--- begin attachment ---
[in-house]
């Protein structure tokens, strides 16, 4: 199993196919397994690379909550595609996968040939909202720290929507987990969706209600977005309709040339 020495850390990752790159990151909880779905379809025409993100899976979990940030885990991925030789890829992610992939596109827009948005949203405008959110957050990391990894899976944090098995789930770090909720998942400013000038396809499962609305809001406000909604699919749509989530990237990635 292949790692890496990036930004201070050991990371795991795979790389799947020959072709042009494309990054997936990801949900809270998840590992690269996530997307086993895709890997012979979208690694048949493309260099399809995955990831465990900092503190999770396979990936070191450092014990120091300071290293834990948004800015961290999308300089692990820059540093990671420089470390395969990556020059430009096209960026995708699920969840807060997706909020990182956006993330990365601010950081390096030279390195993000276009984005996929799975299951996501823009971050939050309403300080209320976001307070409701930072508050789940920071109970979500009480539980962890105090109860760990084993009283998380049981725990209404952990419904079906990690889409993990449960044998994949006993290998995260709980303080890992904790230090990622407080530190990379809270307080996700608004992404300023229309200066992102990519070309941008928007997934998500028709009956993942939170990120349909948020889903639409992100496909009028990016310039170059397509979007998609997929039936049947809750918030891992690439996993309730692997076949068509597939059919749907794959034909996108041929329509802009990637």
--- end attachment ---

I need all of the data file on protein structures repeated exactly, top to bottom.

[in-house]
């Protein structure tokens, strides 16, 4: 199993196919397994690379909550595609996968040939909202720290929507987990969706209600977005309709040339 020495850390990752790159990151909880779905379809025409993100899976979990940030885990991925030789890829992610992939596109827009948005949203405008959110957050990391990894899976944090098995789930770090909720998942400013000038396809499962609305809001406000909604699919749509989530990237990635 292949790692890496990036930004201070050991990371795991795979790389799947020959072709042009494309990054997936990801949900809270998840590992690269996530997307086993895709890997012979979208690694048949493309260099399809995955990831465990900092503190999770396979990936070191450092014990120091300071290293834990948004800015961290999308300089692990820059540093990671420089470390395969990556020059430009096209960026995708699920969840807060997706909020990182956006993330990365601010950081390096030279390195993000276009984005996929799975299951996501823009971050939050309403300080209320976001307070409701930072508050789940920071109970979500009480539980962890105090109860760990084993009283998380049981725990209404952990419904079906990690889409993990449960044998994949006993290998995260709980303080890992904790230090990622407080530190990379809270307080996700608004992404300023229309200066992102990519070309941008928007997934998500028709009956993942939170990120349909948020889903639409992100496909009028990016310039170059397509979007998609997929039936049947809750918030891992690439996993309730692997076949068509597939059919749907794959034909996108041929329509802009990637």